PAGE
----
A real-life confession: I typically spend Sunday evenings at home watching Netflix, so spending it in Lincoln Park with Genesius Guild's production of The Merchant of Venice was a refreshing change. While it is known as one of William Shakespeare’s “problem plays,” and I would agree with that assessment, this performance was still a great way to forget thinking about Monday.

A disappearing body, missing evidence, blood on a chair, and a pursuing investigation – so goes the spirited comedy BusyBody, written by Jack Popplewell and directed by Joe DePauw. Sunday’s matinée performance at the Richmond Hill Barn Theatre was rife with lively slapstick and subtle humor, taking us into the world of Mrs. Piper (Jackie Skiles), a spunky office cleaning lady who has stumbled her way into a murder mystery.

It’s not often that I walk away from a show thinking about who I am as a person and how I can do better. Yet that is exactly what happened Friday night after the Playcrafters Barn Theatre's production of Clybourne Park, and director Alexander Richardson should be proud of his thought-provoking, darkly comedic production that demands more of its audience than the usual area-stage fare.

As the wind blew and the rain poured, I was concerned about making it to the current play at Augustana College's Brunner Theatre Center without being swept away by the currents of water flooding the streets of Rock Island. Thankfully, though – and with added thanks to Cart to the Art driver John D'Aversa – even a severe thunderstorm couldn't keep me from the Mississippi Bend Players' opening-night production of The Glass Menagerie.

The first thing I noticed as I walked into Thursday's stunning, powerful, opening-night performance of the Clinton Area Showboat Theatre's Cabaret was the temperature. As I glanced around looking for meat hooks, I realized that many of the theatre's more seasoned attendees had brought along sweaters, coats, and even blankets. But the chill in the air gave no indication of the show's eventual heat.

Nominated for five 2001 Tony Awards and currently the ninth-longest-running Broadway production in history, the internationally beloved musical Mamma Mia! enjoys its first extended Quad Cities run at the Circa '21 Dinner Playhouse July 18 through September 15, the show's collection of timeless tunes from the Swedish pop group ABBA leading the New York Post to call the experience “one of those nights when you sit back and let a nutty kind of joy just sweep over you.”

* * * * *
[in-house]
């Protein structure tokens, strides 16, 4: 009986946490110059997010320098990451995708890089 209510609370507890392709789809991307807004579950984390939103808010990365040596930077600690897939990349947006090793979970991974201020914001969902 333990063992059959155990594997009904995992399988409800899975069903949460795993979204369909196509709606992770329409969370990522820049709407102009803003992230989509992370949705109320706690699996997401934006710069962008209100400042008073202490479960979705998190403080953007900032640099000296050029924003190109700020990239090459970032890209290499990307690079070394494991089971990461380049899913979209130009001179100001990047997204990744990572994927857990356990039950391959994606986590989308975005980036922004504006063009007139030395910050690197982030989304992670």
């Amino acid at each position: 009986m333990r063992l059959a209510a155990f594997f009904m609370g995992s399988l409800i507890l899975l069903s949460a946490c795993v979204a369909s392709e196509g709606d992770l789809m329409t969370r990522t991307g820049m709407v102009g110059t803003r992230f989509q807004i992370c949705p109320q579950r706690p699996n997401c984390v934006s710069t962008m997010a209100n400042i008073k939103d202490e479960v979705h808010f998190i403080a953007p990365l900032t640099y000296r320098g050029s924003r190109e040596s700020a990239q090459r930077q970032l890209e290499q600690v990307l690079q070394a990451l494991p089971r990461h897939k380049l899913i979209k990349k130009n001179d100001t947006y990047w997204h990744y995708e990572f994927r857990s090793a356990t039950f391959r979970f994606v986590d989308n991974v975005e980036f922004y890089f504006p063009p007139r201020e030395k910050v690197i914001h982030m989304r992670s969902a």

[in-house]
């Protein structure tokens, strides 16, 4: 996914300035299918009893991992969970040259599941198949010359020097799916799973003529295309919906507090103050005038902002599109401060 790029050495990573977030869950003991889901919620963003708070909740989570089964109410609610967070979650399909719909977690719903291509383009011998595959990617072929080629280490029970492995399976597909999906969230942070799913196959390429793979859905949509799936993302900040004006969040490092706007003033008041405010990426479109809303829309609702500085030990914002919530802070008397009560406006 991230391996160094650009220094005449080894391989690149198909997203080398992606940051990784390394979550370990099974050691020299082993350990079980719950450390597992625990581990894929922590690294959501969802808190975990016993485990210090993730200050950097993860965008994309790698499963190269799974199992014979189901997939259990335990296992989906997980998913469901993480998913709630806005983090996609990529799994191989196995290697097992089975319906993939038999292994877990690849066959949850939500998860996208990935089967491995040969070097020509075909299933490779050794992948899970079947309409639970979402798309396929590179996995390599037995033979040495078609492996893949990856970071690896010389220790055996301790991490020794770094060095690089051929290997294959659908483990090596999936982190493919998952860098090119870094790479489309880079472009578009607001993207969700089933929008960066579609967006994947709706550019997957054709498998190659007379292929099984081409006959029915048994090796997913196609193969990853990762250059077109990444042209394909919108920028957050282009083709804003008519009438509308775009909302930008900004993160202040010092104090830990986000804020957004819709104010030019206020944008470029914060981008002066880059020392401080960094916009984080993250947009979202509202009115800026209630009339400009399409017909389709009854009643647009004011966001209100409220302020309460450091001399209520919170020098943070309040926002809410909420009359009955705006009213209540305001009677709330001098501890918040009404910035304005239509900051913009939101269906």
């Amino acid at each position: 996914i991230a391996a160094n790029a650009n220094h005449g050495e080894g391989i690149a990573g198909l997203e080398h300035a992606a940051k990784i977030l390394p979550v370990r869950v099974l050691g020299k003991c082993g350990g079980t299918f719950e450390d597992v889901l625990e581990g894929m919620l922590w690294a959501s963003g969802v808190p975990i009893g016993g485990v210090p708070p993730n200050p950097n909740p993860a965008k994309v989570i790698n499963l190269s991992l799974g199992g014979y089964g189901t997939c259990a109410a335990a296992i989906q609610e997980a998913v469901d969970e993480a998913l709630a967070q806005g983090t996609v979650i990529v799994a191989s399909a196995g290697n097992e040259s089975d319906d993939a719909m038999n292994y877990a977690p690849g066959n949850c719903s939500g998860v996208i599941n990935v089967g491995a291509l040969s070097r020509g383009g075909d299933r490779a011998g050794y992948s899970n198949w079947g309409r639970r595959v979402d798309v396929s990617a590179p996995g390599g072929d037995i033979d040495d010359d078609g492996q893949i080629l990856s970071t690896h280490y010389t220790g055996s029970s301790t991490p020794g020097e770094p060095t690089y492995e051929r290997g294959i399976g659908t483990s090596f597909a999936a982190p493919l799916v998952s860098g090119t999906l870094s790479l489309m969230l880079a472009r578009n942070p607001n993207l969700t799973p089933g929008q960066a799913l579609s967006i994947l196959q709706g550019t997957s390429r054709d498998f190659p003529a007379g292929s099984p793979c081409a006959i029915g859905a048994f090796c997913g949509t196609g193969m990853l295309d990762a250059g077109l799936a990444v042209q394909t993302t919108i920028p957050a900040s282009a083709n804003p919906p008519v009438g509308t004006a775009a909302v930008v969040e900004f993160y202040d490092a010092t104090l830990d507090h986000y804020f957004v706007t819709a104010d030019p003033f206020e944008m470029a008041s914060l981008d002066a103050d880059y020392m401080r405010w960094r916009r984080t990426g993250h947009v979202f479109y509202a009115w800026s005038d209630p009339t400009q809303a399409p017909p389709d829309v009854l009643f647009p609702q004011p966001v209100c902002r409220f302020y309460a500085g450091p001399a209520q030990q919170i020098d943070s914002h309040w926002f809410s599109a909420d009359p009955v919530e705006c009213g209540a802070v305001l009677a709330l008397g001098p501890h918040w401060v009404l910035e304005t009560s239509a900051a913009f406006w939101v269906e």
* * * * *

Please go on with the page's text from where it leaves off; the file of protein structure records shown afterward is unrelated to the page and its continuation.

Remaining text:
If you’ve never been privy to the theatre-audition process, you may not realize how intense and cut-throat an experience it can be, and as A Chorus Line – currently being presented at Quad City Music Guild’s Prospect Park Auditorium – teaches us, it’s not always about how talented you are; sometimes it’s merely who you know. But while that bias can be an unfortunate reality, Music Guild’s vast display of on-stage talent dazzles you into momentarily forgetting the injustice.

What are guys supposed to do when they lose their jobs because the local mill is closing? It’s bad enough to be unemployed, but with nothing on the horizon except low-level work, a man can feel like he's nothing but an emasculated scrap of crap. If you're unlucky enough to be one of a ragtag group of jobless and desperate dudes, you do the obvious … and become a male stripper.

Recently making the top five of the New York Times' list of “25 Best American Plays Since Angels in America,” author Bruce Norris' acclaimed comedic drama Clybourne Park will be staged at the Playcrafters Barn Theatre July 13 through 22, the Tony Award and Pulitzer Prize winner described by the Hollywood Reporter as “provactive entertainment that generates as much uneasiness as laughter.”

Reviewing Tennessee Williams' The Glass Menagerie in the New York Times, Ben Brantley asked,“How can something be this delicate and this strong, so elusive and yet so tenacious?” Those qualities will all be in force when the Mississippi Bend Players stage this enduring, Tony Award-winning classic at Augustana College, its July 13 through 22 run demonstrating why the Times called it “a perfect play.”

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